UK plans protest crackdown after eco group blocks highways

October 5, 2021 GMT
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Britain's Home Secretary Priti Patel pauses as she speaks at the Conservative Party Conference in Manchester, England, Tuesday, Oct. 5, 2021. (Stefan Rousseau/PA via AP)
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Britain's Home Secretary Priti Patel pauses as she speaks at the Conservative Party Conference in Manchester, England, Tuesday, Oct. 5, 2021. (Stefan Rousseau/PA via AP)

MANCHESTER, England (AP) — The British government said Tuesday it will bring in tough new laws against disruptive protesters, after environmental campaigners blocked roads, highways and bridges to highlight climate change.

Home Secretary Priti Patel said the government would “close down the legal loopholes” used by protesters, whom she labeled “criminals.”

“Freedom to protest is a fundamental right … but it must be within the law,” Patel told delegates at the Conservative Party’s annual conference.

Patel said she would increase maximum penalties for disrupting a motorway, create powers to stop some protesters traveling around the country and create a new offense of “interference with key infrastructures” such as roads, railways and the press.

Insulate Britain, an offshoot of the Extinction Rebellion group, has gridlocked traffic multiple times over the past month, with protesters sitting down in highways and gluing themselves to the pavement. The demonstrations have raised the profile of the group, which is calling for Britain’s aging homes to become more energy efficient. But they have also infuriated motorists and disrupted businesses.


On Monday, broadcaster LBC captured footage of a woman imploring protesters to let her pass so she could visit her mother in hospital. Another broadcaster showed angry motorists dragging protesters out of a road.

Patel, who is responsible for policing and immigration, is a stern law-and-order conservative and favorite of the party’s traditionalist base.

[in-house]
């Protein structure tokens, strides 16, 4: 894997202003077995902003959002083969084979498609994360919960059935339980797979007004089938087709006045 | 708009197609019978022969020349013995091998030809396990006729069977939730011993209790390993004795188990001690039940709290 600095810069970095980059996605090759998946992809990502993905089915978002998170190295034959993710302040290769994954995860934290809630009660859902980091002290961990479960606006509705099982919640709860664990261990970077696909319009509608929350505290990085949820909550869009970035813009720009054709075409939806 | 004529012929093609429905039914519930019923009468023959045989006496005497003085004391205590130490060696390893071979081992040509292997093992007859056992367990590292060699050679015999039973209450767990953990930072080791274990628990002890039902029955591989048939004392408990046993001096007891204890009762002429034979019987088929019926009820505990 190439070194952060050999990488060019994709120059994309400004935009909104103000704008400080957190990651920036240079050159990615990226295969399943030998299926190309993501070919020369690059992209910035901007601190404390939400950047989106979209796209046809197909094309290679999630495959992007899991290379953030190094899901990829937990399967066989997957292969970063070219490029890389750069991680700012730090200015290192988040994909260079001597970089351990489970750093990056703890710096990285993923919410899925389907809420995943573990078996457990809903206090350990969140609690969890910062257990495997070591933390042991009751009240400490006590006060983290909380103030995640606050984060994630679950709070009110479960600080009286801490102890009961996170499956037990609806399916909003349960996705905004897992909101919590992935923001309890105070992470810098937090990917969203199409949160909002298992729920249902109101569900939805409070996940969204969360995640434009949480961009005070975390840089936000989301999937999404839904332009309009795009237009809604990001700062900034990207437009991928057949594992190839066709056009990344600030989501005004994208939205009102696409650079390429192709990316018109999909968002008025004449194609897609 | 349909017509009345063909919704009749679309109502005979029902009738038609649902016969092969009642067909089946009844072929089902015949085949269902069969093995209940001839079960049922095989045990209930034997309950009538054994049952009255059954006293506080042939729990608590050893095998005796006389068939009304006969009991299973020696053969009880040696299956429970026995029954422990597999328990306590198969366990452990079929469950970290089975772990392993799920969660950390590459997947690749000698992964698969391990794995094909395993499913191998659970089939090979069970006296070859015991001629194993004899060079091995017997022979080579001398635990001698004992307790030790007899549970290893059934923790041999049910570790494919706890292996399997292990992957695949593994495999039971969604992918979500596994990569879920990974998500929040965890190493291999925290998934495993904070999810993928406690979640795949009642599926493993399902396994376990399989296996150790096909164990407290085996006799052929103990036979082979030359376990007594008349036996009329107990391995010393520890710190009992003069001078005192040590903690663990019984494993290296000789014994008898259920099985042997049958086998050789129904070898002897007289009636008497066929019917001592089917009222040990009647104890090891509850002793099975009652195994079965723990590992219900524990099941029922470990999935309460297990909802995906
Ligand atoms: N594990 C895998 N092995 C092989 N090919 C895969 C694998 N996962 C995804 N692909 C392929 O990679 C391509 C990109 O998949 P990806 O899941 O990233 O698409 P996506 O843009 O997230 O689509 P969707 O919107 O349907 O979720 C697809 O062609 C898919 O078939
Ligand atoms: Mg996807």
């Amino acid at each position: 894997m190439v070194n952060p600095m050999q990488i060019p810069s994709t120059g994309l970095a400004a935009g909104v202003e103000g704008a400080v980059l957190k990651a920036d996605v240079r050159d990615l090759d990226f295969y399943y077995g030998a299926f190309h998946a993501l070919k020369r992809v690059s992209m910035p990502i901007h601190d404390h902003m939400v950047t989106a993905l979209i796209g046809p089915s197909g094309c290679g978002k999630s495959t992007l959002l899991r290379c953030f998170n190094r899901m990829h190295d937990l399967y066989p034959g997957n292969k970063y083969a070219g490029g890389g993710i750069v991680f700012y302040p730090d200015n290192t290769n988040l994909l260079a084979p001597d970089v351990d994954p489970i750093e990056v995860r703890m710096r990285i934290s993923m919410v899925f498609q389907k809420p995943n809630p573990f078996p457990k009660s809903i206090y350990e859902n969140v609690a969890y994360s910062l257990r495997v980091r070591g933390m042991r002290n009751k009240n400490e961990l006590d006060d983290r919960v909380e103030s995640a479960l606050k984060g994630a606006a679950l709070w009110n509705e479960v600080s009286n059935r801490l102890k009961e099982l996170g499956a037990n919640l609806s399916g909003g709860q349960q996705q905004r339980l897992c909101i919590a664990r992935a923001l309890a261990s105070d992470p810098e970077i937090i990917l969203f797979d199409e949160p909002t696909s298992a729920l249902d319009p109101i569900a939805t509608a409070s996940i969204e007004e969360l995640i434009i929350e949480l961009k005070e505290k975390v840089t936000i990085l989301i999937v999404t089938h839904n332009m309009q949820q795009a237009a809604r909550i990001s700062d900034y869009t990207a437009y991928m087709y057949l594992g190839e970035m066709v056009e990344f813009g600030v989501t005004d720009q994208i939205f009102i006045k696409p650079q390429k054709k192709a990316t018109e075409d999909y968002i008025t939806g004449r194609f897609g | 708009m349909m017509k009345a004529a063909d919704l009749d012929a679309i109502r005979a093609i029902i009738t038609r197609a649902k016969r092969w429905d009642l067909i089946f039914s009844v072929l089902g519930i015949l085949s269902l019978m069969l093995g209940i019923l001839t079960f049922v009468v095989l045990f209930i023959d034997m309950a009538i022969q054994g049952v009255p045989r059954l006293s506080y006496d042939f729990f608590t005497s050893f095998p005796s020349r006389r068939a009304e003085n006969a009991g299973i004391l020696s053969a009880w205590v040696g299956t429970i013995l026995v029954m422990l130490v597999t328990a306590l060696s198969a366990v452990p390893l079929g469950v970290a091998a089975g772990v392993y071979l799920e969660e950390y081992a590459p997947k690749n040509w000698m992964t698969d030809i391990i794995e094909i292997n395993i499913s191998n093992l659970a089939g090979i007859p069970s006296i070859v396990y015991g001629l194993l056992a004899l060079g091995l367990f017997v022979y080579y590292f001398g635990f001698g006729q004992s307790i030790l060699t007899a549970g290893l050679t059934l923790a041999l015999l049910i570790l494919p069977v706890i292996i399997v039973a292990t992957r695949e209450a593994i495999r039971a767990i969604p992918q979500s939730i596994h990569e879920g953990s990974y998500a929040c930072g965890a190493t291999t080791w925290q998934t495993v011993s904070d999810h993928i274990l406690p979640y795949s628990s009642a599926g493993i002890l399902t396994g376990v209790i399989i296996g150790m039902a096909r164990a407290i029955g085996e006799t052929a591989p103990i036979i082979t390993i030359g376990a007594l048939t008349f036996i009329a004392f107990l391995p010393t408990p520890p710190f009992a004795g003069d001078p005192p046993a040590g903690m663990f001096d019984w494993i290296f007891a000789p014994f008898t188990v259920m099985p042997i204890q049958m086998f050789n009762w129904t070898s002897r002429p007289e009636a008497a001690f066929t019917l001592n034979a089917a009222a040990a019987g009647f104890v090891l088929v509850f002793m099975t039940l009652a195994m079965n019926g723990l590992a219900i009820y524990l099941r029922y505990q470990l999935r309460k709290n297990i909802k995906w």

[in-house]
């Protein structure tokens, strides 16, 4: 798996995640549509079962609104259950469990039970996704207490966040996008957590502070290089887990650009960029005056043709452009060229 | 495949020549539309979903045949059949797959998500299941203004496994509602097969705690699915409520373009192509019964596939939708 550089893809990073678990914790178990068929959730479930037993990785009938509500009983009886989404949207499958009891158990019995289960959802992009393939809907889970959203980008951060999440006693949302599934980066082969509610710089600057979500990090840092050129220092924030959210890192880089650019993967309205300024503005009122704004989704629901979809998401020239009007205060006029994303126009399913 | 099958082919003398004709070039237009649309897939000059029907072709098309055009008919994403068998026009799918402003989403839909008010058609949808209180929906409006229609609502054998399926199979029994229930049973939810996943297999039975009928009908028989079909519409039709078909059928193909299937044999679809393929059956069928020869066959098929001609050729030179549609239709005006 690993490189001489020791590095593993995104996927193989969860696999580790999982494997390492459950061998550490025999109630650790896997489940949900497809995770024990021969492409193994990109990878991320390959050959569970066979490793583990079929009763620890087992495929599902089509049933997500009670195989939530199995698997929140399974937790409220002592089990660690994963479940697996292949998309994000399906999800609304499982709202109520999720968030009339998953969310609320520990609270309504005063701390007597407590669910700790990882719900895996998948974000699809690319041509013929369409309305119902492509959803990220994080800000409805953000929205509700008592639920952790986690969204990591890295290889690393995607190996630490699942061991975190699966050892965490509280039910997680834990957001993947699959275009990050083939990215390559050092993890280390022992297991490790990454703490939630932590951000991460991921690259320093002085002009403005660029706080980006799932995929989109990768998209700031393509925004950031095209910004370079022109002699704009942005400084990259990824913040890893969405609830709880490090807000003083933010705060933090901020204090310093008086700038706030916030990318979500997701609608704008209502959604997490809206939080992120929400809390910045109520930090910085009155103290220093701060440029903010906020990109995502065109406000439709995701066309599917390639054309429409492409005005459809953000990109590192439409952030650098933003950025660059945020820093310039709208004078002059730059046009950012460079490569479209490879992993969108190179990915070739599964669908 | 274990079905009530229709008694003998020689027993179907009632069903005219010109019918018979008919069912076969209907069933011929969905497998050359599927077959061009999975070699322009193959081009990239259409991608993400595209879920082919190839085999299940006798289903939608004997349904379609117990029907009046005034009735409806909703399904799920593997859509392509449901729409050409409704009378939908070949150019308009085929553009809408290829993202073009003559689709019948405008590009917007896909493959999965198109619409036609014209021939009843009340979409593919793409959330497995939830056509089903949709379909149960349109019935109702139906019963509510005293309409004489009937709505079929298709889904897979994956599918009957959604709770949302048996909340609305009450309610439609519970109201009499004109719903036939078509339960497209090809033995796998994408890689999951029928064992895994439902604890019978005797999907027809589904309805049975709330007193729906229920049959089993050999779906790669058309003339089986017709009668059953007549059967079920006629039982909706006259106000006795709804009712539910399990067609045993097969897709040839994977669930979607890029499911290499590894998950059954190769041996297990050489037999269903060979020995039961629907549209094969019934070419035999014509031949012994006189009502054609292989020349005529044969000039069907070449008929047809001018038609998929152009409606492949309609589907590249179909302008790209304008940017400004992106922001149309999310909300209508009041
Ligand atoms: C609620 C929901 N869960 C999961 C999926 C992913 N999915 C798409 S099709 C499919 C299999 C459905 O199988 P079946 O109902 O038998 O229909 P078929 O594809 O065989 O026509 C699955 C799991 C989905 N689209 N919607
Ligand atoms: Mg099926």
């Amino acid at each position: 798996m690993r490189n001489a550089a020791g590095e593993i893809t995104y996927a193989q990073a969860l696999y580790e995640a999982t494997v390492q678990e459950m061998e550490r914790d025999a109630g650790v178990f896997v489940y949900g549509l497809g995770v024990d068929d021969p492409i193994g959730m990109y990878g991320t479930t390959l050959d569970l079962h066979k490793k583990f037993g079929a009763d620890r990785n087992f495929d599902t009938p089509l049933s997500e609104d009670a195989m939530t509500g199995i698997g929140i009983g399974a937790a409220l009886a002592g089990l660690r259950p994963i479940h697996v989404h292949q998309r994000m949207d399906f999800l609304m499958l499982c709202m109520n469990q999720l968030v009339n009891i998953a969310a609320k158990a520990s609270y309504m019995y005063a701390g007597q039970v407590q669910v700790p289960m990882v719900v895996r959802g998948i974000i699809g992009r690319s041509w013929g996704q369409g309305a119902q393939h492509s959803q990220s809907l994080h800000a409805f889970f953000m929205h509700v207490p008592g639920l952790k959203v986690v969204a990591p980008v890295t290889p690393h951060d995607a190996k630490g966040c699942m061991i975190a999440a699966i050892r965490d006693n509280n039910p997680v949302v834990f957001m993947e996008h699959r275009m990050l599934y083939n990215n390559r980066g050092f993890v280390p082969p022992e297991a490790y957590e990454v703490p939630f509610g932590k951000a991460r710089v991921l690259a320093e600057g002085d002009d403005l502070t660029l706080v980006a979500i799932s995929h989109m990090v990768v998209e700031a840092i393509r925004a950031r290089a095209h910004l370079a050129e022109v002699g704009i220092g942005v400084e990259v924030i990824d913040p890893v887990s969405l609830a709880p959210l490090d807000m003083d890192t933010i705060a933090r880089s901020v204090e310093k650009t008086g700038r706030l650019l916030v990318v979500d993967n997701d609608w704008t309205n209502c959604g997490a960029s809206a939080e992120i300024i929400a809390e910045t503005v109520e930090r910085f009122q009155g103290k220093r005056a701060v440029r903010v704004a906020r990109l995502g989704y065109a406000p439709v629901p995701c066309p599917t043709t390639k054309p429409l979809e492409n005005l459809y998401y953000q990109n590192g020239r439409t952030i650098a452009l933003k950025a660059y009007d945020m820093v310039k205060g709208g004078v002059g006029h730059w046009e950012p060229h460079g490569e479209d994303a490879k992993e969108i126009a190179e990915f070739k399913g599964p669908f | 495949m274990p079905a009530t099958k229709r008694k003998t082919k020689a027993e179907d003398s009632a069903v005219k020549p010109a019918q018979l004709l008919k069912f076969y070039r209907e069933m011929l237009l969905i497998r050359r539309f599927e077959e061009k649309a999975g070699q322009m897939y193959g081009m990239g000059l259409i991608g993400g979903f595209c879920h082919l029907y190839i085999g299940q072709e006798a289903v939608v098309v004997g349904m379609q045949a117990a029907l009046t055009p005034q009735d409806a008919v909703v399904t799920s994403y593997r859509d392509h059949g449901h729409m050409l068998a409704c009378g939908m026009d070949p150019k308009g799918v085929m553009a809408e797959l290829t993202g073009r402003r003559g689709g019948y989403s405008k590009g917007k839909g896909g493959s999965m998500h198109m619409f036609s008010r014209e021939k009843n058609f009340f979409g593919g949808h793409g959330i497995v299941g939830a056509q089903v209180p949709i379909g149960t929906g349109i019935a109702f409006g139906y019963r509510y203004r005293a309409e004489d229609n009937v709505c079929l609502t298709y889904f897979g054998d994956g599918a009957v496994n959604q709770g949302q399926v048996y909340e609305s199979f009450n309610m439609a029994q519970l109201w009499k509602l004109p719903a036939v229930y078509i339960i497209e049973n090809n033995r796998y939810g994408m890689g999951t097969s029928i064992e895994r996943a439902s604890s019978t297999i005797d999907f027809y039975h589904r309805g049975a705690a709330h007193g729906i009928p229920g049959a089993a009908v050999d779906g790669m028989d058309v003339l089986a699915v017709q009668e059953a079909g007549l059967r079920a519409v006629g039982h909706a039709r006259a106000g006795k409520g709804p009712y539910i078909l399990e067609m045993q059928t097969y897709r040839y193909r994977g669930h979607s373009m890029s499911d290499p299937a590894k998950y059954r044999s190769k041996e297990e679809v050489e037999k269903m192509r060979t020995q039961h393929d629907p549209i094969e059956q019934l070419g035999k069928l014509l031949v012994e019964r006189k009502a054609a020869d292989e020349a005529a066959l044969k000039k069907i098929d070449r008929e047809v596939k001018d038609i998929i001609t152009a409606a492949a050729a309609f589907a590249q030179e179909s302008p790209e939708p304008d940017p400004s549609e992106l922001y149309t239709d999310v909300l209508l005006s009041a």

In her speech, she promised more efforts to stop people trying to reach Britain across the English Channel in small boats.

Migrants have long used northern France as a launching point to reach Britain, either by stowing away in trucks or on ferries, or — increasingly since the coronavirus pandemic disrupted international travel — in dinghies and other small boats organized by smugglers.

The British and French governments have worked for years to stop the crossings, without much success. More than 17,000 people have made the journey since the start of the year, double the number for all of 2020.

Patel has raised the prospect of sending asylum-seekers to another country, remote from the U.K., while their claims are processed. But so far the plan has stalled amid legal hurdles and criticism from human rights groups.

Patel also promised to do more to keep women and girls safe, amid nationwide shock at the death of Sarah Everard, a 33-year-old woman abducted, raped and murdered as she walked home from a friend’s house in London. Her killer was a serving police officer who handcuffed and falsely arrested her.

She said the government would hold a public inquiry into the killer, Wayne Couzens, and the police forces that recruited and employed him.

Patel said the case had “exposed unimaginable failures in policing.”

“The public have a right to know what failures enabled his continued employment as a police officer and an inquiry will give the independent oversight needed to ensure something like this can never happen again,” she said.